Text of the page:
high intracranial pressure

Microvascular shunts in the pathogenesis of high intracranial pressure

Authors: Nemoto EM, Bragin D, Stippler M, Pappu S, Kraynik J, Berlin T, Yonas H.

Hyperemia in the infarcted brain has been -suggested for years by "red veins" reported by neurosurgeons, shunt peaks in radioactive blood flow clearance curves, and quantitative cerebral blood flow using stable xenon CT. Histological characterization of infarcted brain revealed capillary rarefaction with prominent microvascular shunts (MVS). Despite abundant histological evidence, the presence of cerebrovascular shunts have been largely ignored, perhaps because of a lack of physiological evidence demonstrating the transition from capillary flow to MVS flow. Our studies have shown that high intracranial pressure induces a transition from capillary to microvascular shunt flow resulting in cerebral hypoperfusion, tissue hypoxia and brain edema, which could be delayed by increasing cerebral perfusion pressure. The transition from capillary to microvascular shunt flow provides for the first time a physiological basis for evaluating the optimal cerebral perfusion pressure with increased intracranial pressure. It also provides a physiological basis for evaluating the effectiveness of various drugs and therapies in reducing intracranial pressure and the development of brain edema and tissue hypoxia after brain injury and ischemia. In summary, the clear-cut demonstration of the transition from capillary to MVS flow provides an important method for evaluating various therapies for the treatment of brain edema and loss of autoregulation.

Effect of Cerebral Perfusion Pressure on Cerebral Cortical Microvascular Shunting at High Intracranial Pressure in Rats

Authors: Bragin DE, Bush RC, Nemoto EM.

BACKGROUND AND PURPOSE: Recently, we showed that decreasing cerebral perfusion pressure (CPP) from 70 mm Hg to 50 mm Hg and 30 mm Hg by increasing intracranial pressure (ICP) with a fluid reservoir induces a transition from capillary (CAP) to microvascular shunt (MVS) flow in the uninjured rat brain. This transition was associated with tissue hypoxia, increased blood-brain barrier (BBB) permeability, and brain edema. Our aim was to determine whether an increase in CPP would attenuate the transition to MVS flow at high ICP.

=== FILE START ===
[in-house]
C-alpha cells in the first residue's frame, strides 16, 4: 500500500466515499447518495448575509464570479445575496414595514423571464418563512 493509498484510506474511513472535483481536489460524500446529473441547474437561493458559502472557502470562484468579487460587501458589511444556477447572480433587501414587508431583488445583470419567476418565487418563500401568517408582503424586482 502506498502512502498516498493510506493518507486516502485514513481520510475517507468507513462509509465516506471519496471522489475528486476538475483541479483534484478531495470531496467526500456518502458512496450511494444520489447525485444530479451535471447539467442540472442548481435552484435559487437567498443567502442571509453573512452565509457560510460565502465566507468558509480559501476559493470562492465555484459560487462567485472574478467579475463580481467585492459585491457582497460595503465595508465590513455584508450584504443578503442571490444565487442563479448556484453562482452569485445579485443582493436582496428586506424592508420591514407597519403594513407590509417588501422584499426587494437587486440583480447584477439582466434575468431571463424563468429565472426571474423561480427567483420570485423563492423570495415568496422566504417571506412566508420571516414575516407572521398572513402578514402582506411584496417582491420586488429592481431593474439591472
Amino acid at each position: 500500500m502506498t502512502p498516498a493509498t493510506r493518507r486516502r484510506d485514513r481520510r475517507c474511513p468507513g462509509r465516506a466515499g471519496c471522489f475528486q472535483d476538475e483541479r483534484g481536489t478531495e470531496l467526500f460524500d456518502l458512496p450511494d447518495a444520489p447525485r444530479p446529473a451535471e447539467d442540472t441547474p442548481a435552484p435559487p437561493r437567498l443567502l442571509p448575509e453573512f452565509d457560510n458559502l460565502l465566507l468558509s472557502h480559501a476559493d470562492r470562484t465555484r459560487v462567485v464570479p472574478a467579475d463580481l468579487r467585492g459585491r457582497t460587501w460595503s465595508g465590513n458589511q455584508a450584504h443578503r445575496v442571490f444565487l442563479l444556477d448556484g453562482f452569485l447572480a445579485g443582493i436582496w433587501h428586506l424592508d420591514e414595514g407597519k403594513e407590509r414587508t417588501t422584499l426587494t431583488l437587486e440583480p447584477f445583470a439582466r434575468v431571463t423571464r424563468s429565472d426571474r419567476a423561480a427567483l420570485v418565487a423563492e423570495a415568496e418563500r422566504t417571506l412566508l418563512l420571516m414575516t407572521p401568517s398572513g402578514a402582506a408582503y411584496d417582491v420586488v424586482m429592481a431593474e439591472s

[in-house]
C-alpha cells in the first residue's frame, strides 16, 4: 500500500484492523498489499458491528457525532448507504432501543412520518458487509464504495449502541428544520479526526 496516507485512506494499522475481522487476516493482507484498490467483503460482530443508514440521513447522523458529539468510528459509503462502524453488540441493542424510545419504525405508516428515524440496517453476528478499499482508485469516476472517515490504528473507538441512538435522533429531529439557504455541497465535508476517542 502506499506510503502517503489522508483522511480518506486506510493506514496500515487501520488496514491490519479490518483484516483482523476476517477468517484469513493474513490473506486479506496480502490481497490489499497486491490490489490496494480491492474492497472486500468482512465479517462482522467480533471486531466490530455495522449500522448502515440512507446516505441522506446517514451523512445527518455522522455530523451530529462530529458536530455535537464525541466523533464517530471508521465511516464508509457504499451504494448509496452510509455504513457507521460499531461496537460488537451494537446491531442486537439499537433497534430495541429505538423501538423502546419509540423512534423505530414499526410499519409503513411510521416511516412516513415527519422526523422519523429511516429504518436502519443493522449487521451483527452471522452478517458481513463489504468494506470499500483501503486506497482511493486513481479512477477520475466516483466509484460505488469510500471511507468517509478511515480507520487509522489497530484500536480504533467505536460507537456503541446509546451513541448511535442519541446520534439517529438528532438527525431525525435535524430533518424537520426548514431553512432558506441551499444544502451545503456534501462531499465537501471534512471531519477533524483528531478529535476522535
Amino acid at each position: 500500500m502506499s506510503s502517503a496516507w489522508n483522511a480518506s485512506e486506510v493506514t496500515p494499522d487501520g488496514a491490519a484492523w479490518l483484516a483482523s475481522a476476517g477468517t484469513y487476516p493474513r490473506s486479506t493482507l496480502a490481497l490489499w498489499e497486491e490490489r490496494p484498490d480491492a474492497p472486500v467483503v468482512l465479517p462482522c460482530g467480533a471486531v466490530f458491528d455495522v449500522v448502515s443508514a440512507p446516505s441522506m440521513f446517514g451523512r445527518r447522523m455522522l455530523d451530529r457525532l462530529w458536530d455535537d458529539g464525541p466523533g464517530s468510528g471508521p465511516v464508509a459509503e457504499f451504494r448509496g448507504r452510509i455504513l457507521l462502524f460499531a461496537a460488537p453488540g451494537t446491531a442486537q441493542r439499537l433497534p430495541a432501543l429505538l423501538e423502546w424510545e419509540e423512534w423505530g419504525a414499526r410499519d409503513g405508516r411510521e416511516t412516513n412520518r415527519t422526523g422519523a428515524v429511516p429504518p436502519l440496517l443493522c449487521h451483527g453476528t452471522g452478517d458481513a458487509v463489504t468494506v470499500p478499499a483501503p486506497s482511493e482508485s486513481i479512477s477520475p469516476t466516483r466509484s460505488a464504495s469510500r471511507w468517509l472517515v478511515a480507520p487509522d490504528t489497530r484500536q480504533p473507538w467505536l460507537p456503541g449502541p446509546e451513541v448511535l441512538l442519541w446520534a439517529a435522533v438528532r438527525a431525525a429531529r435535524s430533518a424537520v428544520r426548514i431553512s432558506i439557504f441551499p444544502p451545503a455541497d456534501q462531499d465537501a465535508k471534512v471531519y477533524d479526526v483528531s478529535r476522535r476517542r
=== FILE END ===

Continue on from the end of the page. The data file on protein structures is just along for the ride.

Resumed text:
METHODS: Rats were subjected to progressive, step-wise increases in ICP of up to 60 mm Hg by an artificial cerebrospinal fluid reservoir connected to the cisterna magna. CPP was maintained at 50, 60, 70, or 80 mm Hg by intravenous dopamine infusion. Microvascular red blood cell flow velocity, BBB integrity (fluorescein dye extravasation), and tissue oxygenation (nicotinamide adenine dinucleotide) were measured by in vivo 2-photon laser scanning microscopy. Doppler cortical flux, rectal and cranial temperatures, ICP, arterial blood pressure, and gases were monitored.
RESULTS: The CAP/MVS ratio increased (P<0.05) at higher ICP as CPP was increased from 50 to 80 mm Hg. At an ICP of 30 mm Hg and CPP of 50 mm Hg, the CAP/MVS ratio was 0.6±0.1. At CPP of 60, 70, and 80 mm Hg, the ratio increased to 0.9±0.1, 1.4±0.1, and 1.9±0.1, respectively (mean±SEM; P<0.05). BBB opening and increase of reduced form of nicotinamide adenine dinucleotide occurred at higher ICP as CPP was increased.
CONCLUSIONS: Increasing CPP at high ICP attenuates the transition from CAP to MVS flow, development of tissue hypoxia, and increased BBB permeability.

"Moderate intensive insulin therapy" is associated with remission of high intracranial pressure in patients with vascular or infectious central nervous system diseases

Authors: Birnbaum T, Schmid SP, Feddersen B, Schankin CJ, Straube A.

Intensive insulin therapy (IIT), targeting blood glucose between 80mg/dL and 110mg/dL ("strict IIT"), has been associated with rapid remission of high intracranial pressure (ICP), but its use is limited due to a high risk of hypoglycemia. The aim of this retrospective study was to assess whether "moderate IIT" (target range for blood glucose: 80-140mg/dL) could have the same beneficial effect on ICP with a lower risk of hypoglycemia. We retrospectively analyzed the records of 64 patients with high ICP due to vascular or infectious central nervous system diseases. Patients treated with moderate IIT (n=32) after 2005 were compared with patients treated with a conventional approach (n=32, target <180mg/dL) before 2005. We assessed daily ICP during the first 14days. Secondary endpoints were the rate of hypoglycemic events and outcome. ICP was significantly lower during the second week in patients treated with moderate IIT (mean±standard deviation daily ICP on days 8-14: 16±5mmHg compared to 12±4mmHg, p<0.001). The risk of hypoglycemic events (<40mg/dL) did not differ significantly between the groups (0 vs. 1 patient, p=0.5). Moderate IIT is associated with remission of high ICP. In contrast to strict IIT, its use seems not to be limited by an increased risk of severe hypoglycemia.

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